Treatment-completion rates with olanzapine long-acting injection versus risperidone long-acting injection in a 12-month, open-label treatment of schizophrenia: indirect, exploratory comparisons
International Journal of General Medicine, 05/10/2012
Ascher–Svanum H et al. – Using treatment–completion rates as a proxy measure of medication effectiveness, olanzapine long–acting injection did not differ significantly from risperidone long–acting injection when including all eligible studies. However, the findings of this exploratory analysis should be interpreted with caution, considering the methodological limitations of these indirect, cross–study comparisons.
Indirect, cross–study comparisons between olanzapine long–acting injection and risperidone long–acting injection used 12–month treatment–completion rates, because discontinuation of an antipsychotic for any cause is a recognized proxy measure of the medication's effectiveness in treating schizophrenia.
Following a systematic review of the literature, two indirect comparisons were conducted using open–label, single–cohort studies in which subjects were stabilized on an antipsychotic medication before depot initiation.
The first analysis compared olanzapine long–acting injection (one study) with pooled data from nine identified risperidone long–acting injection studies.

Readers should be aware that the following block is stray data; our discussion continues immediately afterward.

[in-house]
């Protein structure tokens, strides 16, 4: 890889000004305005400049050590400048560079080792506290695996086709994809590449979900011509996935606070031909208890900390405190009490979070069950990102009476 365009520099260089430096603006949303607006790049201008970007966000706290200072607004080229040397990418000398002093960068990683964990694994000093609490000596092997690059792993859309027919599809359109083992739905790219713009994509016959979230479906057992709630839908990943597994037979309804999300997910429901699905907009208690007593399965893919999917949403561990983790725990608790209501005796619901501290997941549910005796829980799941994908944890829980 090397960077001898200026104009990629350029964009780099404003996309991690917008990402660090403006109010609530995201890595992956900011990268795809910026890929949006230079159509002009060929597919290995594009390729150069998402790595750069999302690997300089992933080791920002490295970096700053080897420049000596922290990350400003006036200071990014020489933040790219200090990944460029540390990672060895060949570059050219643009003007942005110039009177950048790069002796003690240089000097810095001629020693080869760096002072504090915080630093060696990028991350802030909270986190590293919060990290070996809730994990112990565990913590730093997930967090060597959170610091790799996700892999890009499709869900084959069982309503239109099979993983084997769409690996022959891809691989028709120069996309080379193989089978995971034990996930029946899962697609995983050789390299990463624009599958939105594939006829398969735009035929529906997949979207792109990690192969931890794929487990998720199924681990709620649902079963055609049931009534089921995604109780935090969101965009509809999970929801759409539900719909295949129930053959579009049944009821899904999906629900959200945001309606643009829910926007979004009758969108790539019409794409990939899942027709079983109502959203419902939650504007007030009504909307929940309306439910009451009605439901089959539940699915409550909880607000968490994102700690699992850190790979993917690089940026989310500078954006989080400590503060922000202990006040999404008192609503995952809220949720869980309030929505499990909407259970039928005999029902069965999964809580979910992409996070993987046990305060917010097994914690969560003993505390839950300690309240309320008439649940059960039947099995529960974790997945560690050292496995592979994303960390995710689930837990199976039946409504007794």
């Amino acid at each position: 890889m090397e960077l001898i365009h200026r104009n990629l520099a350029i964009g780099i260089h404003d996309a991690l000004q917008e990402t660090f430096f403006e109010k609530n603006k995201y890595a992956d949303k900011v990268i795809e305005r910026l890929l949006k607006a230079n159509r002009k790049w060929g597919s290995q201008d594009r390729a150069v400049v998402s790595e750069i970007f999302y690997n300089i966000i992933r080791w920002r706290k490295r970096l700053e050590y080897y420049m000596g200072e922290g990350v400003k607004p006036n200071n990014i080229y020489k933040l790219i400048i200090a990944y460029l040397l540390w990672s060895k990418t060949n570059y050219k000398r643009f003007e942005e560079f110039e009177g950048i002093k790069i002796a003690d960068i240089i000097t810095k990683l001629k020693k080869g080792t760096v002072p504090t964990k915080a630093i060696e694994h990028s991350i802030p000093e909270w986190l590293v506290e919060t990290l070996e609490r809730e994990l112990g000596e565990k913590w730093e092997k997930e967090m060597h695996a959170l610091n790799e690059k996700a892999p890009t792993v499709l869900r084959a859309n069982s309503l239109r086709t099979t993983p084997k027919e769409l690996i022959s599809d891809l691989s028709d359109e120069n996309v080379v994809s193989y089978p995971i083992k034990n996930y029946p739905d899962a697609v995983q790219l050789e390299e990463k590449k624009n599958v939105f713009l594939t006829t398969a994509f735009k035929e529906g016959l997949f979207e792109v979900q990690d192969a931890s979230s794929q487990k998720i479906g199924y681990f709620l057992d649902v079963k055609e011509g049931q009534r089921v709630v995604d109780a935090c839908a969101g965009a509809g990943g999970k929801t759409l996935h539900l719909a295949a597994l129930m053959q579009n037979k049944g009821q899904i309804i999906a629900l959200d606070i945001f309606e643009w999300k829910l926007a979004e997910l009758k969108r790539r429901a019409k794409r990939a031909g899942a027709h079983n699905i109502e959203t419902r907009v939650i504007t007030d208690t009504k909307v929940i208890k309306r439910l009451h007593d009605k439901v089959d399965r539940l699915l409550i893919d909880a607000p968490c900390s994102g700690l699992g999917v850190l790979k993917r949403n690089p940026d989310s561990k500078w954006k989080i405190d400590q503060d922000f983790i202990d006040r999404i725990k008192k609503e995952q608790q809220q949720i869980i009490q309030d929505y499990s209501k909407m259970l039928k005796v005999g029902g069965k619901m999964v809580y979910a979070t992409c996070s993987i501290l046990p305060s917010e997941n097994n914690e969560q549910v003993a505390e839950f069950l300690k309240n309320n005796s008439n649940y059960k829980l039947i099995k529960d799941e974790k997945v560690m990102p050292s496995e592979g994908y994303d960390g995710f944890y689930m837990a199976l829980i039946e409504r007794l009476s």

The second analysis was a “sensitivity analysis,” using only the most similar studies, one for olanzapine long–acting injection and one for risperidone long–acting injection, which shared near–identical study designs and involved study cohorts with near–identical patient characteristics.
Pearson Chi–square tests assessed group differences on treatment–completion rates.
Comparison of olanzapine long–acting injection data (931 patients) with the pooled data from the nine risperidone long–acting injection studies (3950 patients) provided almost identical 12–month treatment–completion rates (72.7% versus 72.4%; P = 0.87).
When the two most similar studies were compared, the 12–month completion rate for olanzapine long–acting injection was significantly higher than for risperidone long–acting injection (81.3% versus 47.0%; P < 0.001).
However, any conclusions drawn from this comparison may be limited by differences in the studies' geographic catchment areas.
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